With risky bets back in play, stock sell­off re­vives ‘Vol­maged­don’ mem­o­ries

Gulf Times Business - - BUSINESS -

Months af­ter he lost mil­lions when an es­o­teric corner of fi­nan­cial mar­kets cratered in Fe­bru­ary, for­mer Tar­get Corp store man­ager Seth Golden is bet­ting against volatil­ity again.

Golden, who says wa­gers on mar­ket calm earned him mil­lions in the past six years, is among the in­vestors who have kept trad­ing com­plex fi­nan­cial prod­ucts linked to the Cboe Volatil­ity In­dex — Wall Street’s “fear gauge” — in the months since some of those prod­ucts blew up.

“The ma­jor­ity of ‘vol sell­ers’ were not dam­aged in Fe­bru­ary.

It was the Johnny-come-latelies and peo­ple who shouldn’t have been trad­ing volatil­ity in the first place,” Golden said. This mar­ket is back in fo­cus af­ter an­other rapid stock mar­ket slide pushed VIX to as high as 29 from early Oc­to­ber lows un­der 12, and given a grad­ual re­build­ing of trades bet­ting the volatil­ity will not last.

While many in­vestors smarted, oth­ers kept com­ing and be­tween March and Septem­ber, more than $1.2bn rolled into US-based ex­change-traded volatil­ity prod­ucts, ac­cord­ing to Reuters cal­cu­la­tions based on data from Fact­Set Re­search Sys­tems Inc, which tracks the in­vest­ments.

That com­pares with $1.7bn the month be­fore the early Fe­bru­ary “Vol­maged­don” when stocks sold-off briefly on fleet­ing in­fla­tion fears, the VIX shot up to 50 on Fe­bru­ary 6 from 18 the day be­fore, and some in­vestors lost over 90% of their in­vest­ment.

Golden, who gained promi­nence af­ter the New York Times pro­filed him in 2017 and now runs a web­site that of­fers ad­vice to traders, said that he had al­ready more than re­cov­ered his Fe­bru­ary losses as he kept bor­row­ing VIX ex­change-traded prod­ucts, sell­ing them and buy­ing them back when the price goes down.

Reuters could not in­de­pen­dently ver­ify his ac­count­ing.

Golden said he cashed in some of his prof­its be­fore the lat­est volatil­ity spike and now was wait­ing for the mar­ket to re­verse to get back in.

“These are the days I live for,” he said dur­ing the mar­ket sell­off this week.

The Fe­bru­ary crash sparked a de­bate whether the VIX in­dex and the re­lated prod­ucts were prone to ma­nip­u­la­tion and led to dozens of law­suits and on­go­ing probes into the mat­ter by US reg­u­la­tors.

Since then, both the Cboe ex­change, which owns the VIX in­dex, and is­suers of some of the re­lated prod­ucts have made changes they say should make the mar­ket less prone to vi­o­lent, hard-to-an­tic­i­pate swings.

The ex­change has mod­i­fied its auc­tions that de­ter­mine the price of VIX fu­tures to boost liq­uid­ity while the back­ers of some of the volatil­ity prod­ucts tweaked them to re­duce lever­age.

For ex­am­ple, ProShare Cap­i­tal Man­age­ment, back­ers of the widely used ProShares-brand vol prod­ucts, re­struc­tured one prod­uct so it would aim to move less in re­sponse to changes in the mar­ket, los­ing 0.5%, in­stead of 1%, when the in­dex it tracks in­creases by 1%.

So far, those steps seem to have worked.

The $370mn ProShares Short VIX Short-Term Fu­tures ETF, which tum­bled over 80% in a sin­gle day in Fe­bru­ary, sank 8.3% on Wed­nes­day, lost 4.6% on Thurs­day and re­bounded 3% on Fri­day morn­ing.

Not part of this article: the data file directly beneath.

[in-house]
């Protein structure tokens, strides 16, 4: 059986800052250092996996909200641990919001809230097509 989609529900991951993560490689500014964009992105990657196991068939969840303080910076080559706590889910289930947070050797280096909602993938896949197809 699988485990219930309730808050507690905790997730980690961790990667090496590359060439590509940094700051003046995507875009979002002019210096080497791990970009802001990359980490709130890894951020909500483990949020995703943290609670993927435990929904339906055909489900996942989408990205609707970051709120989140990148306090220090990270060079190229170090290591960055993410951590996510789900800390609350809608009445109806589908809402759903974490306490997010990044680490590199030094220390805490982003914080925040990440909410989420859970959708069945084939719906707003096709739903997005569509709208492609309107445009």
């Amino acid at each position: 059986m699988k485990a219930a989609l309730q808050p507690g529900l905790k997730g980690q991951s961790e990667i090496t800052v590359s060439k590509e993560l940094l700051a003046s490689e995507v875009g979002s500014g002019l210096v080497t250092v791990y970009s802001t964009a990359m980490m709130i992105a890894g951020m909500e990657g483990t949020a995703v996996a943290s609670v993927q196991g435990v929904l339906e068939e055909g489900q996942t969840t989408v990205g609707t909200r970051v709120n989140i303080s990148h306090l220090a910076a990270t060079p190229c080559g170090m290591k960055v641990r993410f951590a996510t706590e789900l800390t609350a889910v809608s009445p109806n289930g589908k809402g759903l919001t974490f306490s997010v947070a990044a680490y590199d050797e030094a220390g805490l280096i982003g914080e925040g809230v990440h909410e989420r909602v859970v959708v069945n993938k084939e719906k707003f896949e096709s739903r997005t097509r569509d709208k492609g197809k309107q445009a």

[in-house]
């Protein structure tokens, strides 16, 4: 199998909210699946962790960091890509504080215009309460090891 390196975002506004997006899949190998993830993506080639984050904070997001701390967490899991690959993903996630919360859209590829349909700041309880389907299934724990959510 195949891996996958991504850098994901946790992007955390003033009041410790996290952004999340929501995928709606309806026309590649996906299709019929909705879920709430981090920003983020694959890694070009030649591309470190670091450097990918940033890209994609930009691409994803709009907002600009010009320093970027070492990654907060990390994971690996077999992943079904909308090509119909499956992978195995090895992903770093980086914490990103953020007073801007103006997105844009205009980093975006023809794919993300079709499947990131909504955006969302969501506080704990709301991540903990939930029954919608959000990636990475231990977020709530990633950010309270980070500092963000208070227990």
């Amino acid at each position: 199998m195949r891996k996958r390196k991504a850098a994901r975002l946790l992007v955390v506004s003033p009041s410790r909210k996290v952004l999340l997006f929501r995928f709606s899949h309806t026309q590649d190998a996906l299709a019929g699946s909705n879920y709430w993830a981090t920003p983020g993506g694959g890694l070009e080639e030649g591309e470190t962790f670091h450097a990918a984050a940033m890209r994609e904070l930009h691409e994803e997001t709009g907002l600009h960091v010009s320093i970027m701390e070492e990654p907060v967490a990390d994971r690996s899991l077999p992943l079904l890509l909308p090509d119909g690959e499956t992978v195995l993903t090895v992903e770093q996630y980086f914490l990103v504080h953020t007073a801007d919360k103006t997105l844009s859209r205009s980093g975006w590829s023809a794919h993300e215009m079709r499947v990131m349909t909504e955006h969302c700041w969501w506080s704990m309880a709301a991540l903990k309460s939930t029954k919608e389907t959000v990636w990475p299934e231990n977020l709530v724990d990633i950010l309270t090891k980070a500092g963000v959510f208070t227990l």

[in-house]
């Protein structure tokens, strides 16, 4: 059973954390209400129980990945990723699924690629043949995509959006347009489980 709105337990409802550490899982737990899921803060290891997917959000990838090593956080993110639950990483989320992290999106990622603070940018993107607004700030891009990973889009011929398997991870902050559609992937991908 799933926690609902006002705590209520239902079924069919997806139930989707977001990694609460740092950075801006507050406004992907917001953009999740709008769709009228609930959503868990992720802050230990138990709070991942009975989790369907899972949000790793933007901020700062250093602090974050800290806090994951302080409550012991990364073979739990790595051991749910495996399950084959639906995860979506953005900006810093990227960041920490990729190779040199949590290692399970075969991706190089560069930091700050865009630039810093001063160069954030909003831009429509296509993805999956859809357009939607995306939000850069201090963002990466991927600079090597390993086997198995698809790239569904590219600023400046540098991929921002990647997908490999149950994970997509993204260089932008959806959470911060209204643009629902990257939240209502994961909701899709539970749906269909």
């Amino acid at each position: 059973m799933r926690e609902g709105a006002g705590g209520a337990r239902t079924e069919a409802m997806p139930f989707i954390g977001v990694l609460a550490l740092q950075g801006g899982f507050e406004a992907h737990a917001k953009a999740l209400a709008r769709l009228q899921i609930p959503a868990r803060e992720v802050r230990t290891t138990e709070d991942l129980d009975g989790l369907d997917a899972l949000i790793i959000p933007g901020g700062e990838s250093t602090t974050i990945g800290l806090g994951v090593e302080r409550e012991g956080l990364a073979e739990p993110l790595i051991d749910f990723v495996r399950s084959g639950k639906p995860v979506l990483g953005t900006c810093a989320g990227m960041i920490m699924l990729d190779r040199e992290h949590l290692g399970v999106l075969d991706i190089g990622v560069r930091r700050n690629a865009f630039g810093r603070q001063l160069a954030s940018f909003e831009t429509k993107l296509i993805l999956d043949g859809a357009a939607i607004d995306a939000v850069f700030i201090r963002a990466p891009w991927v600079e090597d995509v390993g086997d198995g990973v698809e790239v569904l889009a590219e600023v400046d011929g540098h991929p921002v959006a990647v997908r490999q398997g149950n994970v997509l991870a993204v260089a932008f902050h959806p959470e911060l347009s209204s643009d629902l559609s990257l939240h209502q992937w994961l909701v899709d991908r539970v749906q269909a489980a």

Early this month, Bar­clays an­a­lysts who ar­gued the Fe­bru­ary plunge was “tech­ni­cal in na­ture” wrote that a strong US econ­omy and so far lim­ited eco­nomic im­pact from trade con­flicts, emerg­ing mar­ket cur­rency de­clines and up­com­ing con­gres­sional elec­tions should sup­port the short-vol trade.

This week, how­ever, they said their views have changed given an in­creased chance of a Fed­eral Re­serve pol­icy mis­step and in­vestors’ in­creased fo­cus on the ef­fects of a trade war be­tween the United States and China.

“We ex­pect volatil­ity to re­main el­e­vated in the short term and do not rec­om­mend buy­ing this dip,” they wrote.

“The dif­fer­ence is that this time there are some gen­uine cat­a­lysts we can point to,” one of the au­thors, Ma­neesh Desh­pande, told Reuters.

While in­vestors trade VIX fu­tures to guard against mar­ket de­clines and tur­moil, those de­riv­a­tives have a ten­dency to lose value in steadily ris­ing mar­kets as de­mand for such pro­tec­tion de­clines.

In­verse-vol prod­ucts launched and listed on ex­changes af­ter the 2007-2009 fi­nan­cial cri­sis al­lowed in­vestors to take ad­van­tage of that and profit dur­ing ex­tended spells of mar­ket calm.

Orig­i­nally de­signed as a so­phis­ti­cated hedg­ing tool for pro­fes­sional in­vestors to help man­age their daily mar­ket ex­po­sure, in­verse-volatil­ity prod­ucts be­came pop­u­lar among small in­vestors when the prod­ucts listed on ex­changes and took on a new life as a lu­cra­tive bet on mar­ket calm.

Gains of nearly 600% over two years up to Fe­bru­ary vaulted the prod­ucts onto var­i­ous lists of top per­form­ing in­vest­ments and made them the sub­ject of ex­cited con­ver­sa­tion on so­cial me­dia and fi­nan­cial web­sites.

“The pros, a lot of them were right back in there a week or two af­ter Fe­bru­ary,” said Rus­sell Rhoads, head of de­riv­a­tives re­search at TABB Group LLC.

“There’s lots of peo­ple try­ing to pick stocks.

The ma­jor hedge funds are all do­ing the same thing, and the volatil­ity space has opened things up for peo­ple that are will­ing to do the work to find a new way to spec­u­late on the mar­ket.”

Some an­a­lysts blamed the sever­ity of the crash in part on ex­ces­sive lever­age and overconfidence of ill-pre­pared re­tail in­vestors.

“It’s more or less a sub­sti­tute for go­ing to Las Ve­gas — you can do it from your home of­fice,” said Robert Wha­ley, a pro­fes­sor at Van­der­bilt Univer­sity who devel­oped VIX.

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